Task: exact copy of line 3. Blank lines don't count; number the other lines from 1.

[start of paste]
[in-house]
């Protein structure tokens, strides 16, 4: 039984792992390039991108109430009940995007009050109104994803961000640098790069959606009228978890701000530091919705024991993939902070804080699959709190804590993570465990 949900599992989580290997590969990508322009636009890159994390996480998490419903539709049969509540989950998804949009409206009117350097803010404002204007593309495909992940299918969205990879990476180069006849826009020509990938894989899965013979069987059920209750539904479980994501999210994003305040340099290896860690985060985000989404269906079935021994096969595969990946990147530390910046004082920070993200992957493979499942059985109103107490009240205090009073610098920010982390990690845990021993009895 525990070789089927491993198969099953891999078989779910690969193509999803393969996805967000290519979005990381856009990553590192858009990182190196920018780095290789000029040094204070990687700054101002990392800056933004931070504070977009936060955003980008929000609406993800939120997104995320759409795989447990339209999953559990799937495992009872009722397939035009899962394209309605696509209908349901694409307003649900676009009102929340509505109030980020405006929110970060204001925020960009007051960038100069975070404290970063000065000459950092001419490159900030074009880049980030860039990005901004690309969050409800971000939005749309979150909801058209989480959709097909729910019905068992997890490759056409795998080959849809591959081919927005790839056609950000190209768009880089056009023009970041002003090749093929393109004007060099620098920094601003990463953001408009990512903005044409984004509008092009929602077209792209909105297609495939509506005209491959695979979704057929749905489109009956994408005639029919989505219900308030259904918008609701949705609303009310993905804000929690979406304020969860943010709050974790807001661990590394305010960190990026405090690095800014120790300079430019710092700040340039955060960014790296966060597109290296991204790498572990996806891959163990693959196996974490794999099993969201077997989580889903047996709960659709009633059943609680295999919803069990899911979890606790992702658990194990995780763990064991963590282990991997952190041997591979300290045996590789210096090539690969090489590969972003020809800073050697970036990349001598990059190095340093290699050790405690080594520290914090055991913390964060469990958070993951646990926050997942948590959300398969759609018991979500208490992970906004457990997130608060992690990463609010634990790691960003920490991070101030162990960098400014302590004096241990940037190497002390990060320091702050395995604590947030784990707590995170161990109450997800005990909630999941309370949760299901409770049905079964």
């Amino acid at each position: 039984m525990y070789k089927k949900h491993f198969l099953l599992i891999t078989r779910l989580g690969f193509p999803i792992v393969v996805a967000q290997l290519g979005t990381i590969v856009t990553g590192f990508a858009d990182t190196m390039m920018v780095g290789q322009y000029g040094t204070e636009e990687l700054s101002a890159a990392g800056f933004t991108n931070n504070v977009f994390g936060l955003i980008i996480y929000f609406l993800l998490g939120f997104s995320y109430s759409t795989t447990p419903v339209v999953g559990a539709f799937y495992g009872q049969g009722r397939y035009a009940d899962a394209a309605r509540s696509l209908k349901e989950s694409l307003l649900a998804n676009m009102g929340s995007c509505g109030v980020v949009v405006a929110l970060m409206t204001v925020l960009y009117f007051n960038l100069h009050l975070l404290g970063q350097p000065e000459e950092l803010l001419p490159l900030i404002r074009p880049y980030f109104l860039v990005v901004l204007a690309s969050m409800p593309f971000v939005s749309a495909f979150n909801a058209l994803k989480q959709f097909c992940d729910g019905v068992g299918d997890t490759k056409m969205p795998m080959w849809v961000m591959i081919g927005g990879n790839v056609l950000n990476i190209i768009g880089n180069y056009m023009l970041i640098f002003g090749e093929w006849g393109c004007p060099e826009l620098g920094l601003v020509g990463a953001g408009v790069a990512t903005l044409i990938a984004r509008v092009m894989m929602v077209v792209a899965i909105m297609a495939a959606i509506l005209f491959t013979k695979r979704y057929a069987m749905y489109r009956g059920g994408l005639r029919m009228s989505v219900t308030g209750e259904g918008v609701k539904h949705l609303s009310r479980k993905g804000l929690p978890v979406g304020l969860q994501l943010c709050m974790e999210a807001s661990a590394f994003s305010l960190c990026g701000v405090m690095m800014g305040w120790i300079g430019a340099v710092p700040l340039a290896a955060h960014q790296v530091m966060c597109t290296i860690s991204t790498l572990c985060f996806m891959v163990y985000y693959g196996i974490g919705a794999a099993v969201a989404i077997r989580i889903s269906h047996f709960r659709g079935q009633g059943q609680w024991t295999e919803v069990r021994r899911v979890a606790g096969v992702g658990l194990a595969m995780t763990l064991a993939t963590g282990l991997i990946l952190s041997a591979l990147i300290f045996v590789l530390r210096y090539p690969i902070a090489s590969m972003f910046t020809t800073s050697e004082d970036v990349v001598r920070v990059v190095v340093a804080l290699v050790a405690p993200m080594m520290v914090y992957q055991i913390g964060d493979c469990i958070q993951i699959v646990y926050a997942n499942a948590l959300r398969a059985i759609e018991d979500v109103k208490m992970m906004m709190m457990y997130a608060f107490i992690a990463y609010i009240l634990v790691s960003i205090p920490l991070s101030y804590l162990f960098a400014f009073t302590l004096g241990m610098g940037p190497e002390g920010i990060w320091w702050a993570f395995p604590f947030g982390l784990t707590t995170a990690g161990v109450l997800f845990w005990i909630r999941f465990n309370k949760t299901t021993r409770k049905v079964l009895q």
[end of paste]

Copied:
């Amino acid at each position: 039984m525990y070789k089927k949900h491993f198969l099953l599992i891999t078989r779910l989580g690969f193509p999803i792992v393969v996805a967000q290997l290519g979005t990381i590969v856009t990553g590192f990508a858009d990182t190196m390039m920018v780095g290789q322009y000029g040094t204070e636009e990687l700054s101002a890159a990392g800056f933004t991108n931070n504070v977009f994390g936060l955003i980008i996480y929000f609406l993800l998490g939120f997104s995320y109430s759409t795989t447990p419903v339209v999953g559990a539709f799937y495992g009872q049969g009722r397939y035009a009940d899962a394209a309605r509540s696509l209908k349901e989950s694409l307003l649900a998804n676009m009102g929340s995007c509505g109030v980020v949009v405006a929110l970060m409206t204001v925020l960009y009117f007051n960038l100069h009050l975070l404290g970063q350097p000065e000459e950092l803010l001419p490159l900030i404002r074009p880049y980030f109104l860039v990005v901004l204007a690309s969050m409800p593309f971000v939005s749309a495909f979150n909801a058209l994803k989480q959709f097909c992940d729910g019905v068992g299918d997890t490759k056409m969205p795998m080959w849809v961000m591959i081919g927005g990879n790839v056609l950000n990476i190209i768009g880089n180069y056009m023009l970041i640098f002003g090749e093929w006849g393109c004007p060099e826009l620098g920094l601003v020509g990463a953001g408009v790069a990512t903005l044409i990938a984004r509008v092009m894989m929602v077209v792209a899965i909105m297609a495939a959606i509506l005209f491959t013979k695979r979704y057929a069987m749905y489109r009956g059920g994408l005639r029919m009228s989505v219900t308030g209750e259904g918008v609701k539904h949705l609303s009310r479980k993905g804000l929690p978890v979406g304020l969860q994501l943010c709050m974790e999210a807001s661990a590394f994003s305010l960190c990026g701000v405090m690095m800014g305040w120790i300079g430019a340099v710092p700040l340039a290896a955060h960014q790296v530091m966060c597109t290296i860690s991204t790498l572990c985060f996806m891959v163990y985000y693959g196996i974490g919705a794999a099993v969201a989404i077997r989580i889903s269906h047996f709960r659709g079935q009633g059943q609680w024991t295999e919803v069990r021994r899911v979890a606790g096969v992702g658990l194990a595969m995780t763990l064991a993939t963590g282990l991997i990946l952190s041997a591979l990147i300290f045996v590789l530390r210096y090539p690969i902070a090489s590969m972003f910046t020809t800073s050697e004082d970036v990349v001598r920070v990059v190095v340093a804080l290699v050790a405690p993200m080594m520290v914090y992957q055991i913390g964060d493979c469990i958070q993951i699959v646990y926050a997942n499942a948590l959300r398969a059985i759609e018991d979500v109103k208490m992970m906004m709190m457990y997130a608060f107490i992690a990463y609010i009240l634990v790691s960003i205090p920490l991070s101030y804590l162990f960098a400014f009073t302590l004096g241990m610098g940037p190497e002390g920010i990060w320091w702050a993570f395995p604590f947030g982390l784990t707590t995170a990690g161990v109450l997800f845990w005990i909630r999941f465990n309370k949760t299901t021993r409770k049905v079964l009895q």